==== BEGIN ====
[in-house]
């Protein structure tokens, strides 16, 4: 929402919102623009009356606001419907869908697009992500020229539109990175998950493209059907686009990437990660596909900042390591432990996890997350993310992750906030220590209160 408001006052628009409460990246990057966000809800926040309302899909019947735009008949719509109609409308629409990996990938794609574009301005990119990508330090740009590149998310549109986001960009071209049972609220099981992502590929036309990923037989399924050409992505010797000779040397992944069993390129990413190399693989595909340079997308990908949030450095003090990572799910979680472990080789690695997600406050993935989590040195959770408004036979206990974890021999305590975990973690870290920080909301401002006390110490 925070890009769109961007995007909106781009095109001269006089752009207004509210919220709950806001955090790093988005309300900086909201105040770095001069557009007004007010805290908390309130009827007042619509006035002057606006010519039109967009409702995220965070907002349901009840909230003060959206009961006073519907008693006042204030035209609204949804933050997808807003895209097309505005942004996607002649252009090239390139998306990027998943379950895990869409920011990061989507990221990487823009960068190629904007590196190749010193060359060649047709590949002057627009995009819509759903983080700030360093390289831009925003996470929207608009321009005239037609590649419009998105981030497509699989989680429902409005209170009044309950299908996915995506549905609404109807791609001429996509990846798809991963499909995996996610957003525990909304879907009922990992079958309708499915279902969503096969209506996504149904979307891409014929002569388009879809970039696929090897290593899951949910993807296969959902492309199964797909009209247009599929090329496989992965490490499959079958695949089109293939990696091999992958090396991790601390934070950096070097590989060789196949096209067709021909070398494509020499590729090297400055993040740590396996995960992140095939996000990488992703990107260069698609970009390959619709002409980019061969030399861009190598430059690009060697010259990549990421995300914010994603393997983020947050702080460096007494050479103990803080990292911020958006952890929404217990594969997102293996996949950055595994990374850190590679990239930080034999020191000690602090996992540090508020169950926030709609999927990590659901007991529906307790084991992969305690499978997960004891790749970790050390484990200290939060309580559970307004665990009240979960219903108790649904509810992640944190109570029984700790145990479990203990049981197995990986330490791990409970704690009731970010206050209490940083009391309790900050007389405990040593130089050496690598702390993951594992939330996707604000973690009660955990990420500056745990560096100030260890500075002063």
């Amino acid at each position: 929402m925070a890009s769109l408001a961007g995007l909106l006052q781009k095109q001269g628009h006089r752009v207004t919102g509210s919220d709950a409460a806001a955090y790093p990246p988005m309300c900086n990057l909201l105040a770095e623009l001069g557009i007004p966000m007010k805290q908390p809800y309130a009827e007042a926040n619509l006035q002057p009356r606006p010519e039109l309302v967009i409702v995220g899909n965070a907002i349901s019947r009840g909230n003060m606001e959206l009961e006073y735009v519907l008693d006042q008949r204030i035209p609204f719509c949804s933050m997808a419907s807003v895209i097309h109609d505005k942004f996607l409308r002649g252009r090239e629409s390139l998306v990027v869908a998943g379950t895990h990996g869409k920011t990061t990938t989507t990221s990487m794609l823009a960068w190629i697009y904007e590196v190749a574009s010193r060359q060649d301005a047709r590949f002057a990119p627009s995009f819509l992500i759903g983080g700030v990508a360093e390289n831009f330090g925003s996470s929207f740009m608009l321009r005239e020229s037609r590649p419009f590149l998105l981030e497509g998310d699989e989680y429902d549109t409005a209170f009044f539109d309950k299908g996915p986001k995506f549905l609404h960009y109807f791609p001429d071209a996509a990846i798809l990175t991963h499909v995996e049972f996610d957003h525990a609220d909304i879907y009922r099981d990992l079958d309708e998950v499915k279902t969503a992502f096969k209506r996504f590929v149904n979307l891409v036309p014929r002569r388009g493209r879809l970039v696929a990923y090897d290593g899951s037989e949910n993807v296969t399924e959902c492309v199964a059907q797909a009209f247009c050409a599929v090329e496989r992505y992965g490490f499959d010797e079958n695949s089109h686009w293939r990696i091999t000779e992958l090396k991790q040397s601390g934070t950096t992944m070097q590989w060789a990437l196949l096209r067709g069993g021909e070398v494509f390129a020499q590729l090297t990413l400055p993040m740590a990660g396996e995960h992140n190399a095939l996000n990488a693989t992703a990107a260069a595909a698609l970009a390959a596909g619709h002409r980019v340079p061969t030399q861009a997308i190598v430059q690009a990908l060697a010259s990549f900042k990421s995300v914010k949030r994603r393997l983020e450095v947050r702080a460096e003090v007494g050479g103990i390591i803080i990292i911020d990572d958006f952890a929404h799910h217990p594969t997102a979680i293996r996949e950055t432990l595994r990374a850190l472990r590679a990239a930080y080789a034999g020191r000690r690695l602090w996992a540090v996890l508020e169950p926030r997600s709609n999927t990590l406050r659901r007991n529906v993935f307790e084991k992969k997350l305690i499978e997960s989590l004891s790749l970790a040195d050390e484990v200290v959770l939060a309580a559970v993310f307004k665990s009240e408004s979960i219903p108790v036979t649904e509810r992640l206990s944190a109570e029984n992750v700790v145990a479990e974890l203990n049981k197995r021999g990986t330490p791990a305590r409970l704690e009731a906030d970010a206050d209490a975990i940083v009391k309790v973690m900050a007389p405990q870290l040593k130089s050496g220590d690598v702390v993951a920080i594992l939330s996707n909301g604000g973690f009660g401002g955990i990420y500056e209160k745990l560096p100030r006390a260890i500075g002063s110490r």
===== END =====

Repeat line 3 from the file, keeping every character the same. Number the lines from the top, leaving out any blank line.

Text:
């Amino acid at each position: 929402m925070a890009s769109l408001a961007g995007l909106l006052q781009k095109q001269g628009h006089r752009v207004t919102g509210s919220d709950a409460a806001a955090y790093p990246p988005m309300c900086n990057l909201l105040a770095e623009l001069g557009i007004p966000m007010k805290q908390p809800y309130a009827e007042a926040n619509l006035q002057p009356r606006p010519e039109l309302v967009i409702v995220g899909n965070a907002i349901s019947r009840g909230n003060m606001e959206l009961e006073y735009v519907l008693d006042q008949r204030i035209p609204f719509c949804s933050m997808a419907s807003v895209i097309h109609d505005k942004f996607l409308r002649g252009r090239e629409s390139l998306v990027v869908a998943g379950t895990h990996g869409k920011t990061t990938t989507t990221s990487m794609l823009a960068w190629i697009y904007e590196v190749a574009s010193r060359q060649d301005a047709r590949f002057a990119p627009s995009f819509l992500i759903g983080g700030v990508a360093e390289n831009f330090g925003s996470s929207f740009m608009l321009r005239e020229s037609r590649p419009f590149l998105l981030e497509g998310d699989e989680y429902d549109t409005a209170f009044f539109d309950k299908g996915p986001k995506f549905l609404h960009y109807f791609p001429d071209a996509a990846i798809l990175t991963h499909v995996e049972f996610d957003h525990a609220d909304i879907y009922r099981d990992l079958d309708e998950v499915k279902t969503a992502f096969k209506r996504f590929v149904n979307l891409v036309p014929r002569r388009g493209r879809l970039v696929a990923y090897d290593g899951s037989e949910n993807v296969t399924e959902c492309v199964a059907q797909a009209f247009c050409a599929v090329e496989r992505y992965g490490f499959d010797e079958n695949s089109h686009w293939r990696i091999t000779e992958l090396k991790q040397s601390g934070t950096t992944m070097q590989w060789a990437l196949l096209r067709g069993g021909e070398v494509f390129a020499q590729l090297t990413l400055p993040m740590a990660g396996e995960h992140n190399a095939l996000n990488a693989t992703a990107a260069a595909a698609l970009a390959a596909g619709h002409r980019v340079p061969t030399q861009a997308i190598v430059q690009a990908l060697a010259s990549f900042k990421s995300v914010k949030r994603r393997l983020e450095v947050r702080a460096e003090v007494g050479g103990i390591i803080i990292i911020d990572d958006f952890a929404h799910h217990p594969t997102a979680i293996r996949e950055t432990l595994r990374a850190l472990r590679a990239a930080y080789a034999g020191r000690r690695l602090w996992a540090v996890l508020e169950p926030r997600s709609n999927t990590l406050r659901r007991n529906v993935f307790e084991k992969k997350l305690i499978e997960s989590l004891s790749l970790a040195d050390e484990v200290v959770l939060a309580a559970v993310f307004k665990s009240e408004s979960i219903p108790v036979t649904e509810r992640l206990s944190a109570e029984n992750v700790v145990a479990e974890l203990n049981k197995r021999g990986t330490p791990a305590r409970l704690e009731a906030d970010a206050d209490a975990i940083v009391k309790v973690m900050a007389p405990q870290l040593k130089s050496g220590d690598v702390v993951a920080i594992l939330s996707n909301g604000g973690f009660g401002g955990i990420y500056e209160k745990l560096p100030r006390a260890i500075g002063s110490r």